FAQ

Can I have private/ Semi-private tuition?

 

How do I enroll with some knowledge of the Arabic language?

How quickly will I learn Arabic?

 

In how many forms does Arabic exist?

 

Is Arabic difficult?

Isn’t Modern Standard Arabic difficult to learn?

 

What will I learn in the first year?

 

Where and when is Modern Standard Arabic spoken?

 

Why study Arabic?

 


Can I have private/ Semi-private tuition?

For those unable to attend our public courses or wish to have a course structured to their specific requirements, we are able to arrange private tuition. Semi-private classes, with two or more students studying together, can also be arranged. Classes are held at our training center and timings are arranged to suit the student’s needs, between 9.00am and 6.00pm. We recommend 1½ -2-hour classes twice a week, but more intensive schedules can be arranged. Please, for details of the cost options, call us, and to arrange a schedule for you: 070-414 07 66/06-14 234 092.

 

How do I enroll with some knowledge of the Arabic language?

We can arrange an assessment for you, these consists of a test of 90 minutes afterward follow a conversation of 5 minutes, with one of our instructors to determine your level of Arabic and advise you on the best course to pursue your Arabic language studies. Assessments cost €15,- which is fully deductible against the cost of a course, should you subsequently sign up. To arrange an assessment, simply give us a call on 070-414 07 66/ 06-14 234 092.

How quickly will I learn Arabic?

This depends on the individual student. Those using the language all the time and insist on speaking it at every opportunity will become fluent at an early level with the vocabulary they have. Students are encouraged to speak Arabic in class, but if this is not translated into everyday life, it will take longer to acquire fluency.

 

In how many forms does Arabic exist?

Arabic exists in two forms:

  • The modern Standard Arabic used in schools, universities, on television, in government and parliament, and on official meetings like conferences and seminars and as well on formal occasions such as speeches, debates. It is also used in religious assemblies, sermons of the Friday prayers, etc….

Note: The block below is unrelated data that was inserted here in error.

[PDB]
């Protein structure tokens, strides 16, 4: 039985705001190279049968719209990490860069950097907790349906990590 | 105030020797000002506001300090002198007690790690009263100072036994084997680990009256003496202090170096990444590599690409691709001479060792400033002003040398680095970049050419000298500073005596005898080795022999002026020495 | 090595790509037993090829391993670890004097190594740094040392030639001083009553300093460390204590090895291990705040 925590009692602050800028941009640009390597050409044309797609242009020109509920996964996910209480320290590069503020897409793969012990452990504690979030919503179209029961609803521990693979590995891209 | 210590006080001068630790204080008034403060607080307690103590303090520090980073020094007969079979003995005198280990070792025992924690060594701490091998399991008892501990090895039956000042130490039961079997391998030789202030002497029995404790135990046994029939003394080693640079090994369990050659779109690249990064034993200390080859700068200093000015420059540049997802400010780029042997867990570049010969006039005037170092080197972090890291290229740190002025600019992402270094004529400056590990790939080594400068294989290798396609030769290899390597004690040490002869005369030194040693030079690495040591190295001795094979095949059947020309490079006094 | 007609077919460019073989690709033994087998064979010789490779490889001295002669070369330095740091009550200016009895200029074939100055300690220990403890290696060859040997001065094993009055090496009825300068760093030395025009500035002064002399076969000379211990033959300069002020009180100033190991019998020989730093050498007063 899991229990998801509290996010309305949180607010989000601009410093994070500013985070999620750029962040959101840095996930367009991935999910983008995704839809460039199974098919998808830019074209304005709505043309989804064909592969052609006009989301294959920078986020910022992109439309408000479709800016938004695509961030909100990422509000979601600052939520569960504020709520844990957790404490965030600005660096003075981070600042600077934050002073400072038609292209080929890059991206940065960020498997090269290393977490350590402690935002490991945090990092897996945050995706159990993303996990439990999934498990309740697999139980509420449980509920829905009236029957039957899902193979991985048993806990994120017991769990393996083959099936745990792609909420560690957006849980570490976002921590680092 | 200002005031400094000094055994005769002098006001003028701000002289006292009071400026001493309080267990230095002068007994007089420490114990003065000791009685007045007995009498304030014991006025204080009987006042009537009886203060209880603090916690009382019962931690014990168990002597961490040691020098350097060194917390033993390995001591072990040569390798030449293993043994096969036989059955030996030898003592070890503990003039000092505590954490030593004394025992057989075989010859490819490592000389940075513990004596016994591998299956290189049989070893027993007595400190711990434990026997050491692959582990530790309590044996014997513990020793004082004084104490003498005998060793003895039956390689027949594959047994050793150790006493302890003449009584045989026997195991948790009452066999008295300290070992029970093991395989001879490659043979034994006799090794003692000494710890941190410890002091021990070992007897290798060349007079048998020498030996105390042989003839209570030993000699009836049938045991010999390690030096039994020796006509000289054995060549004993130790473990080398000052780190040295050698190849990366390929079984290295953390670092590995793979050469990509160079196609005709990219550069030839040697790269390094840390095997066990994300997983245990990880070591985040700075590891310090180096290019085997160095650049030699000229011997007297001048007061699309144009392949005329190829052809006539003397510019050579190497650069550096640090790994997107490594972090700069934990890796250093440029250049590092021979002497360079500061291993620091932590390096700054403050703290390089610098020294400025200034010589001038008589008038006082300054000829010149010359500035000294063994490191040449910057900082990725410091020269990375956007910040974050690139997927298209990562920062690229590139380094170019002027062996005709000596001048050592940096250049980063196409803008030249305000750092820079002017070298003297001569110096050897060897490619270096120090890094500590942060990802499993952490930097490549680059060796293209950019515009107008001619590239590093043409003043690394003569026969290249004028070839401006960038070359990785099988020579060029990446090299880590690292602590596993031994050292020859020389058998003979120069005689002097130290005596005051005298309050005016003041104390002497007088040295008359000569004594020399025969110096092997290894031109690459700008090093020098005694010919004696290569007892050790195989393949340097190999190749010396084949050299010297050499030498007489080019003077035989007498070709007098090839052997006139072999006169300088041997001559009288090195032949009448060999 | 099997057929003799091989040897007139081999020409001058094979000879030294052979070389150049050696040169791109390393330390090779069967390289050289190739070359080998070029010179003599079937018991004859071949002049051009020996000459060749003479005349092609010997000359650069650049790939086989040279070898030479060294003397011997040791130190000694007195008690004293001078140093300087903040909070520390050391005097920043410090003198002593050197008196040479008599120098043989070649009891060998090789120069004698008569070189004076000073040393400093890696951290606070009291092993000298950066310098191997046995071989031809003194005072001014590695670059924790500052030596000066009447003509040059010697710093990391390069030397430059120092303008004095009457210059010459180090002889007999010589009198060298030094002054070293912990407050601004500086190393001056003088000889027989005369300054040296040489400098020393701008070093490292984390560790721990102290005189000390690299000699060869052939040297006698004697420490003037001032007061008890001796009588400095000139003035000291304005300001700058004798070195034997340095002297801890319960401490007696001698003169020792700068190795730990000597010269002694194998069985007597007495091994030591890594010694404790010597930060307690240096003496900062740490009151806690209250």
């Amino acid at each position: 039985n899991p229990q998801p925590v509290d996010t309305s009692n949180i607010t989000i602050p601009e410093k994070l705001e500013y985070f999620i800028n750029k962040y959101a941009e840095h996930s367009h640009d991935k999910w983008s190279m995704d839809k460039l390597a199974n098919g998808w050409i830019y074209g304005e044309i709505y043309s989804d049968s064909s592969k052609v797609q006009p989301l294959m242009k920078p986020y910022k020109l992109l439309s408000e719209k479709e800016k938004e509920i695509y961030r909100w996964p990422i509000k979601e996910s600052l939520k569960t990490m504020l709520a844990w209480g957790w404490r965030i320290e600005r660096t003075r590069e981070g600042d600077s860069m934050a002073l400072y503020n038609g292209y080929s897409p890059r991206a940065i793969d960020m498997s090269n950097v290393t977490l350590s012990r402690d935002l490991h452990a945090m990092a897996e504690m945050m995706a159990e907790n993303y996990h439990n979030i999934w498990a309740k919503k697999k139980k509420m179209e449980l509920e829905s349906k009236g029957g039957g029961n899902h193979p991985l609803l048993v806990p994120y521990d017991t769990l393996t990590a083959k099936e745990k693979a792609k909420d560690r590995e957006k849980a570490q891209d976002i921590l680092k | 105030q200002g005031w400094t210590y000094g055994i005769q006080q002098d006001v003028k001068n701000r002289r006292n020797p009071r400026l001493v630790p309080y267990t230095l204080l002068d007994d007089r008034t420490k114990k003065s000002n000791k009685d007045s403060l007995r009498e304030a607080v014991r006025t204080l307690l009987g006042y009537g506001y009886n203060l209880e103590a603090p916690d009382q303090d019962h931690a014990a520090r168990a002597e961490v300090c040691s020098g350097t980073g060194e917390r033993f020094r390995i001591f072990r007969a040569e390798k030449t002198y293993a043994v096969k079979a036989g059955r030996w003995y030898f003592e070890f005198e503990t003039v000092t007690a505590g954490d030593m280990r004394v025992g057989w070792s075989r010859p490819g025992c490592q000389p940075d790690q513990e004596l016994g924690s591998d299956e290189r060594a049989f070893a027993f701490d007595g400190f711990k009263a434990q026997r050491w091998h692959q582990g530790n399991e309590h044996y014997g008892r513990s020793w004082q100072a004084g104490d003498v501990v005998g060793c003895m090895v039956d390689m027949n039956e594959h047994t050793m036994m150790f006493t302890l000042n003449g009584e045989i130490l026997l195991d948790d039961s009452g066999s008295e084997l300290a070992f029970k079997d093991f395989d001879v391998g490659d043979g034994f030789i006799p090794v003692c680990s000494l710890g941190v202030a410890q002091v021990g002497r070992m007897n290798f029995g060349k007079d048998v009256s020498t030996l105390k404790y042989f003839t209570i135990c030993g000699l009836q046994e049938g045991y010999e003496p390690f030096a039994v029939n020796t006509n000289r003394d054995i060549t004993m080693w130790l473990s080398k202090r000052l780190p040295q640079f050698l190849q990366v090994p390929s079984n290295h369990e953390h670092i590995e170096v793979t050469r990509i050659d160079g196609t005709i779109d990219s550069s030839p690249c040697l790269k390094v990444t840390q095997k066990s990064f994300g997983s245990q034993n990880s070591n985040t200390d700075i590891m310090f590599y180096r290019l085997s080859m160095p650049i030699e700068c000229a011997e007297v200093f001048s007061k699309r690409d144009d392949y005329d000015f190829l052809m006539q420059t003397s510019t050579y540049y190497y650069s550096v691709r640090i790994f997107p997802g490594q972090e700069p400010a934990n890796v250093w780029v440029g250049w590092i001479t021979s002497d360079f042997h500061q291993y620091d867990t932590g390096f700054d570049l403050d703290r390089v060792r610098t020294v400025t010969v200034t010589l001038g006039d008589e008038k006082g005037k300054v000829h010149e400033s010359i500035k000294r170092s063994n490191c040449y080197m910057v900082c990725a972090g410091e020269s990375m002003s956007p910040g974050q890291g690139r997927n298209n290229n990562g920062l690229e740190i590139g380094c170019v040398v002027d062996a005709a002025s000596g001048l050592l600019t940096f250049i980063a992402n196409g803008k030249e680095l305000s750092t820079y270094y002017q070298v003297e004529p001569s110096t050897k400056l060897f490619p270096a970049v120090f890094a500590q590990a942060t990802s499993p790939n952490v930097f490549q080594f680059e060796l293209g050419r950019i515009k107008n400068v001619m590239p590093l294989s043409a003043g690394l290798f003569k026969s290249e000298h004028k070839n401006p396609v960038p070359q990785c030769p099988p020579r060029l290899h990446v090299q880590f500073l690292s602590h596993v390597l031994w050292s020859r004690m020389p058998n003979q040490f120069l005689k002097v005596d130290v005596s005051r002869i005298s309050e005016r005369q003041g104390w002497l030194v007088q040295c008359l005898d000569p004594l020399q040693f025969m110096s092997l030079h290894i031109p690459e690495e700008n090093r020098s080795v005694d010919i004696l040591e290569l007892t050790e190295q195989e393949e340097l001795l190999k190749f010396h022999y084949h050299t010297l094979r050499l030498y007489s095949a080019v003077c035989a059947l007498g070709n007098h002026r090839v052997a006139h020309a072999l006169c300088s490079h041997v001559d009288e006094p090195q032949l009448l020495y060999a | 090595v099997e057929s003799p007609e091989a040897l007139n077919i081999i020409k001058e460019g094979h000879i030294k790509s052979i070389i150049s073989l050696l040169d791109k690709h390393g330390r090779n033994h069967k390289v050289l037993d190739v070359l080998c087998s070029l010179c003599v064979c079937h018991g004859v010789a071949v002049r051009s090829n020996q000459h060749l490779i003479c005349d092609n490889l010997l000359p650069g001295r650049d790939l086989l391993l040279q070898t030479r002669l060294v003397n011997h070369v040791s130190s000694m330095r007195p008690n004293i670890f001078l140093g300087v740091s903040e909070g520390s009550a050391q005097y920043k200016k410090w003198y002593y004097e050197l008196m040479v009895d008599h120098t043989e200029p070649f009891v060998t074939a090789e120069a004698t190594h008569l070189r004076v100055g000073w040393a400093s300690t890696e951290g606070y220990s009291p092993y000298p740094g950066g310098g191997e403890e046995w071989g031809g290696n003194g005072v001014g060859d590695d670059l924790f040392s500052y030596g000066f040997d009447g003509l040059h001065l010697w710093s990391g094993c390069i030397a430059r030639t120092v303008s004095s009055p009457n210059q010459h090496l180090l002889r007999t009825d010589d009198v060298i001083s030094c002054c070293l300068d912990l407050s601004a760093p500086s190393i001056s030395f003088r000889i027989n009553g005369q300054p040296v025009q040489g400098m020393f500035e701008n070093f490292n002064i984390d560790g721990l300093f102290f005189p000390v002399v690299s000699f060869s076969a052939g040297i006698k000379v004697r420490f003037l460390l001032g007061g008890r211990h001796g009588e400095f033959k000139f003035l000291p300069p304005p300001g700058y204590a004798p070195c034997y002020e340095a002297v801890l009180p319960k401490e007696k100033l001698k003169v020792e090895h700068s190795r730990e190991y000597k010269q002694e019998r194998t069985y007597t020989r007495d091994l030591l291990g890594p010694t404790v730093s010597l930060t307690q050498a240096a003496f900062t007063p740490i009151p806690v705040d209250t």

(it’s what you’ll learn with us, more info …… )

  • The colloquial dialects which differ from one region to another (they are 5 dialects in the Arab world). The colloquial dialect refer to the informal use of the language.

(it’s what you’ll learn with us,  moor info …… )

 

Is Arabic difficult?

YES – and no. Learning Arabic certainly takes time and practice, but there are not many irregularities in the grammar. It’s much less complicated than Latin, and probably simpler than German, too.
Arabic is like any other language, easy in some aspects and hard in some others, depending on the learner’s background, and ability to adapt to new rules.
If you speak a European language, the root system of Arabic is an unfamiliar concept. Arabic words are constructed from three-letter “roots” which convey a basic idea. For example, k-t-b conveys the idea of writing. The addition of other letters before, between and after the root letters produces many associated words: not only “write” but also “book”, “office”, “library”, and “author”.
Learning vocabulary may cause problems at first. In most European languages there are many words which resemble those in English. Arabic has very few, but it becomes easier once you have memorized a few roots.
Arabic has many regional dialects, and if you want to master one of these the only really effective ways is to spend a few years in the place of your choice. For general purposes – such as reading or listening to the radio – it’s best to concentrate on Modern Standard Arabic (numerous courses and textbooks are available). This would also be useful if you’re interested in Islam, though you would need some additional religious vocabulary.